If you were wondering whether I am watching you (the collective use, sometimes individual use of the word “you”) when you practice, the answer is: “Of Course I Am!!” It’s hard to watch people “hit balls”, “putt” or “chip” as the vast majority of golfers are simply keeping themselves in the same old rut they always live in. But I don’t want you to simply “live” the game of golf, I want you to THRIVE!
So here are my top 3 Biggest Errors and Corrections to poor practice that will help you!
- Hit a Bucket of Balls – Whether you hit golf balls here at Franklin Bridge or elsewhere, most people get the large bucket of balls and start hitting (most larges are around 100 balls). In the best cases, I see people change clubs frequently, use alignment sticks, or other training aids. Even in these cases, however, the quantity of balls hit, the time it takes to hit them, and the level of self-awareness is inhibiting performance tremendously! Without diving into the details (coming in the next few articles) as to what’s wrong here, I would make the following suggestions
- Segment Your Practice into 7-10 balls – Pull out a small pile of balls and set a specific objective for that set. Something Like “flat left wrist at the top”, “start the backswing with my chest”, etc (whatever the specific item is FOR YOU). Then evaluate how you did at the end of that set as you take a 2-3 minute break before the next one. A few important notes:
- After 50 balls – go work on something else!! You can come back and hit more later!
- You can change clubs whenever you want! All that matters is that you have a specific objective for each set of balls and then evaluate using feel, ball flight, or video.
- Hole to Hole Putting – Every poor putter I know doesn’t make enough putts in their practice. Why? Because they spend too much time outside of 10’ and rarely tap in the short ones, and if they do, that tap in is too casual (and let’s be honest who hasn’t missed those tap ins before). Most people putt from outside of 10’ and do so by putting from one hole to the next (most places that’s outside of 25’), again, rarely finishing them into the hole. You want to be more confident, start closer to the hole!
- Spend more than 70% of your practice inside 10’ – I suggest you start at 2 feet (yes TWO FEET). Make 10 in a row before moving back – and you can’t hit the same putt twice in a row – work all around the hole. Once you make 10 in a row from 2 feet, move back to 3 feet. Once you do 10 in a row from there, move back to 4’ and so on. Let me know how far you get!! 😉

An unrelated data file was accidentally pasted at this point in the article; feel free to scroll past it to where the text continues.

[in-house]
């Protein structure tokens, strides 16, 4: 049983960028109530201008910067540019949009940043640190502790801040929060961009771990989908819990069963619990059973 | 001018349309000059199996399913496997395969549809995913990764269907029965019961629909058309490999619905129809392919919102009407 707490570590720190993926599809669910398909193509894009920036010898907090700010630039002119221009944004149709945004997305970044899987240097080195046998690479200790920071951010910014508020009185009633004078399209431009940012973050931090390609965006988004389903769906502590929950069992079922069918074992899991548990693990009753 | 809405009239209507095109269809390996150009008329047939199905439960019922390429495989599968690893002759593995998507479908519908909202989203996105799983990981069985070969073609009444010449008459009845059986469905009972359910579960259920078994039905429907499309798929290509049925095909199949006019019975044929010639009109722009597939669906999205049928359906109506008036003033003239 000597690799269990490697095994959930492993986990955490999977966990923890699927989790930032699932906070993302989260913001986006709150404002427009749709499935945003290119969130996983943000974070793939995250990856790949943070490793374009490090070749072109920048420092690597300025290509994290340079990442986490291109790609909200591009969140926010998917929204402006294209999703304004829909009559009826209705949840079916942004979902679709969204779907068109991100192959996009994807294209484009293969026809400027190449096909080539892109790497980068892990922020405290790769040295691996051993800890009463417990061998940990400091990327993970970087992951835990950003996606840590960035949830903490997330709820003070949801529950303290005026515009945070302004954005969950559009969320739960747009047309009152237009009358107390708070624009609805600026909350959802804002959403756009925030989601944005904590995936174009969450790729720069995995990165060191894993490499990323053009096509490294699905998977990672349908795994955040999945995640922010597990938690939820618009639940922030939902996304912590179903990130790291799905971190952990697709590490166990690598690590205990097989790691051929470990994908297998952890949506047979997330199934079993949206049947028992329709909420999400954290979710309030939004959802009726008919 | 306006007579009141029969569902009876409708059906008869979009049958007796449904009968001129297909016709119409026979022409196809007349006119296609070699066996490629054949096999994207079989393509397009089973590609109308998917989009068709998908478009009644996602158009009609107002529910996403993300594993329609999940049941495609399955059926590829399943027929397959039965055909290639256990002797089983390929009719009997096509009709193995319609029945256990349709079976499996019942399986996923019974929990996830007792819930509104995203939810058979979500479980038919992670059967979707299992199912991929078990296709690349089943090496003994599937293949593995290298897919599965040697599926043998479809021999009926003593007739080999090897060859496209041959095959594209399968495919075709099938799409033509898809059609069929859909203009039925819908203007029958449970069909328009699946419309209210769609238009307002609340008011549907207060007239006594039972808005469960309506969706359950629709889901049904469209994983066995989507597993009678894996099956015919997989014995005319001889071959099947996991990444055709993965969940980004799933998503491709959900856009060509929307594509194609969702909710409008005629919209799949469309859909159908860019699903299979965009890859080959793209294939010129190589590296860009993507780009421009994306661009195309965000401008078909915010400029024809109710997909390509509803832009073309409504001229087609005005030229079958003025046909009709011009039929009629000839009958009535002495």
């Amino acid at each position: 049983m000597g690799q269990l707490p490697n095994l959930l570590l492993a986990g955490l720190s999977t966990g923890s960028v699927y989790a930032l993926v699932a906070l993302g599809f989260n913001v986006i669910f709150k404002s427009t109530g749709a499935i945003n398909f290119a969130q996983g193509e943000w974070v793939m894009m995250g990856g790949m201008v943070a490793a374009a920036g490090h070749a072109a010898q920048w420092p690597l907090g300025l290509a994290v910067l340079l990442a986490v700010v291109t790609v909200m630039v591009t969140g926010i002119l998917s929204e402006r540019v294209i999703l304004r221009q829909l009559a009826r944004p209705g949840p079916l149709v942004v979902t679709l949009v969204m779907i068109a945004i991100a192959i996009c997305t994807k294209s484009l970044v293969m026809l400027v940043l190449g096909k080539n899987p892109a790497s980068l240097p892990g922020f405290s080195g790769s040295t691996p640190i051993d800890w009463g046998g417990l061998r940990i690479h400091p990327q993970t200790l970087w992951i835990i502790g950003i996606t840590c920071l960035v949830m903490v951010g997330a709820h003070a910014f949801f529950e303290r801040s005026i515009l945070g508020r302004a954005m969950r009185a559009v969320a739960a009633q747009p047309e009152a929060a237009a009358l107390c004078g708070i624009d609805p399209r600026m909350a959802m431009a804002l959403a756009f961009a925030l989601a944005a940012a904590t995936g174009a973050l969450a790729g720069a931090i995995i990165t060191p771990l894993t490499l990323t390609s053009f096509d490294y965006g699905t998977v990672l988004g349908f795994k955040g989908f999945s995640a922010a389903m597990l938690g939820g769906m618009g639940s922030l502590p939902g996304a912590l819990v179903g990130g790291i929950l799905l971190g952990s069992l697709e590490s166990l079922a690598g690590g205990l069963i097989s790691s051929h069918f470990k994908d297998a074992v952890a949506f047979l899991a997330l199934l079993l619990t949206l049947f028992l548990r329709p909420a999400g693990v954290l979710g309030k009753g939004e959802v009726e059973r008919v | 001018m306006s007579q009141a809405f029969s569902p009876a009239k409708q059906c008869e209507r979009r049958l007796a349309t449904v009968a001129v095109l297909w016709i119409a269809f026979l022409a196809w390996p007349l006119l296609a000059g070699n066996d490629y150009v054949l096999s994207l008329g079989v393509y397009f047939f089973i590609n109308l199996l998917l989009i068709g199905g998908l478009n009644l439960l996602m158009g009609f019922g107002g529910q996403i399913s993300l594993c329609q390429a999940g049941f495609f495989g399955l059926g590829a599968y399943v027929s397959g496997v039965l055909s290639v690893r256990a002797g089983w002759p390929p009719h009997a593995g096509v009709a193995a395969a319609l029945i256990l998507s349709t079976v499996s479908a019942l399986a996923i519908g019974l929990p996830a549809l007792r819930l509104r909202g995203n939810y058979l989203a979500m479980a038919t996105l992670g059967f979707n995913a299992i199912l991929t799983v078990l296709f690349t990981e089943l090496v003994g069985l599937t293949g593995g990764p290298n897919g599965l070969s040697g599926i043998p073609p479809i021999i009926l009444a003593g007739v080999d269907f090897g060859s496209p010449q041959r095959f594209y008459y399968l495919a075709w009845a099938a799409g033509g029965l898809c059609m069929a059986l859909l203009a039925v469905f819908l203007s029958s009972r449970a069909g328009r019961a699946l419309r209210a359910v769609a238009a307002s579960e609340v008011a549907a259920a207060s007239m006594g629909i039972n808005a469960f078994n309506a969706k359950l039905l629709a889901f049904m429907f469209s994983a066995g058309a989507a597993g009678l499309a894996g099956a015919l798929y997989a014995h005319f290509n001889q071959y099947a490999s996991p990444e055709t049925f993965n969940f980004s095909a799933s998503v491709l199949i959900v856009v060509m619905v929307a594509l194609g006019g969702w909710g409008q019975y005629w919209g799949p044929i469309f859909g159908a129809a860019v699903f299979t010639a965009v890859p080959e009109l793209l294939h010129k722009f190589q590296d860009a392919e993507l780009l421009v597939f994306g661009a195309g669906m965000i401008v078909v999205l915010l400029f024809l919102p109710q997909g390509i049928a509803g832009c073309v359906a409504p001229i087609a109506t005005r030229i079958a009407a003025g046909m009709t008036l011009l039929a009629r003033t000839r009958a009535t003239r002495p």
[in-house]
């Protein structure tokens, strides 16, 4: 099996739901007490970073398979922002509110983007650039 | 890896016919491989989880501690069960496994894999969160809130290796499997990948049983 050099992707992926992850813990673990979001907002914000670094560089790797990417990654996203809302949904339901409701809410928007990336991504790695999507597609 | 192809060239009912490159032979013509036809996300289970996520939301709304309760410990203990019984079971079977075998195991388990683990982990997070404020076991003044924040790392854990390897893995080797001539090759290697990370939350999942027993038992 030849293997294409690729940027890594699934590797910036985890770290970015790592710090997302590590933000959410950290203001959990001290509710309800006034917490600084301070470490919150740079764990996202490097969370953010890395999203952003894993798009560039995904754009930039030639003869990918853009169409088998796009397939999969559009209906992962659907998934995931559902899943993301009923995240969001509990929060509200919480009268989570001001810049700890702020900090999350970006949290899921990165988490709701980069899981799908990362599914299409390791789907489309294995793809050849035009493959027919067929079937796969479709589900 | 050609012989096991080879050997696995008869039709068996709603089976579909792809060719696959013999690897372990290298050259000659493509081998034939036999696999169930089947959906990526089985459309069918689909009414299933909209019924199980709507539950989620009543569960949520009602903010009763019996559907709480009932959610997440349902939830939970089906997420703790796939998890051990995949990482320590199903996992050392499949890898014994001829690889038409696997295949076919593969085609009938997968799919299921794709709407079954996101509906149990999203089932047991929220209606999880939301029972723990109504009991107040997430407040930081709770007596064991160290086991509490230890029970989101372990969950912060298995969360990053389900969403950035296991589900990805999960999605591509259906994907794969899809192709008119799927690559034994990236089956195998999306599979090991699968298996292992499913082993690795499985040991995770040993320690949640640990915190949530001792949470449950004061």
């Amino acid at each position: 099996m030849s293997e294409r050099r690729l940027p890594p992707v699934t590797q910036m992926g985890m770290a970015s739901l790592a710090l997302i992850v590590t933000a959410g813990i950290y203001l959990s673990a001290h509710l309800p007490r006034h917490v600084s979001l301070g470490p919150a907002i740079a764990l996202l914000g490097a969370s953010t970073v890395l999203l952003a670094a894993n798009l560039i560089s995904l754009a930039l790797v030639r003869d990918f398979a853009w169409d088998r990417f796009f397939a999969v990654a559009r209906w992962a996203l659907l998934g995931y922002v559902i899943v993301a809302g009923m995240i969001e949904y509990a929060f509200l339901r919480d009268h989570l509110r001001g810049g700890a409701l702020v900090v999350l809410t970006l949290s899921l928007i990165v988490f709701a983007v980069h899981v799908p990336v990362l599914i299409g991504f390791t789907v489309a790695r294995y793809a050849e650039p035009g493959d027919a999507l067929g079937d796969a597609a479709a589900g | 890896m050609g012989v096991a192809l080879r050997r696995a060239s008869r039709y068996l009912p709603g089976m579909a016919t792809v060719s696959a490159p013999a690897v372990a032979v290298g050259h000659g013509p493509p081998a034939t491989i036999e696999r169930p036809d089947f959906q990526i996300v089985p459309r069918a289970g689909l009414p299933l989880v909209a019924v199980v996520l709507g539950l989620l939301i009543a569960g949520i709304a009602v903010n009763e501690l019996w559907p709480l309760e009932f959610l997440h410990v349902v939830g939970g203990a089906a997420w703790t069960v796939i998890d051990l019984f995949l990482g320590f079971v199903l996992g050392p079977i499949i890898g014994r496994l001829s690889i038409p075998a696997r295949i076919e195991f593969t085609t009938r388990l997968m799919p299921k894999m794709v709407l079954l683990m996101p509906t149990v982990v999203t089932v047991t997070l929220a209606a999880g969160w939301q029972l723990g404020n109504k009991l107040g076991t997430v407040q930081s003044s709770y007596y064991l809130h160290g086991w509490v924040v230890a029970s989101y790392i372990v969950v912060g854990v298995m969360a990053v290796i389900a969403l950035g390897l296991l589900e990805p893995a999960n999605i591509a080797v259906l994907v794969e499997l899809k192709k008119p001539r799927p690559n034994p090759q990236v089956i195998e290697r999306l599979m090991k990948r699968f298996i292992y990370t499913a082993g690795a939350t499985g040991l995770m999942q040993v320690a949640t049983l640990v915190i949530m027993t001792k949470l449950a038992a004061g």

- Practice putting to the edge of the green – randomly toss out 3-5 balls at different distances from the edge of the green. Try to get each ball to stop as close to the edge of the green as possible. Poor speed control is the #1 contributor to 3-putts! Plus if your speed is bad, (and you don’t practice enough short putts to have much confidence) then those short ones start to feel a lot harder…thus perpetuating the cycle of low confidence and missed putts!
- Not Enough Wedge Practice – Simply put, people don’t practice this area enough! Why? Because we don’t think it matters that much. (poor putting, driving, or iron play is often to blame). Tour players average just over 12 greens in regulation. That means that 33% of the time they will have a wedge shot…PLUS if you count the par 5s that would take us to over 50% of the holes you’ll have a wedge shot in!
- Practice hitting it solid every time – Solid contact creates consistent trajectory, spin, and distance control. Lay a towel down about 4-6 inches behind the ball and practice missing it but clipping the ground even or just after impact with the ball. There are a slew of different ways to do this and different kinds of wedge shots but for most of you this is an awesome starting point. Try it from different lies and at different distances trying to see how many in a row you can get struck correctly. Then pay attention to how the ball flies, bounces, and rolls on the green!
It goes without saying that it’s time you start really practicing. Without objectives or specific action items, it is unlikely you will get much better…in many cases, I watch people (sadly) get worse! Practice with intent, or “deliberate practice” as it’s commonly called and you’ll start making real, meaningful progress! We have all made these mistakes, but we don’t have to keep making them! The future is yours – take control of it!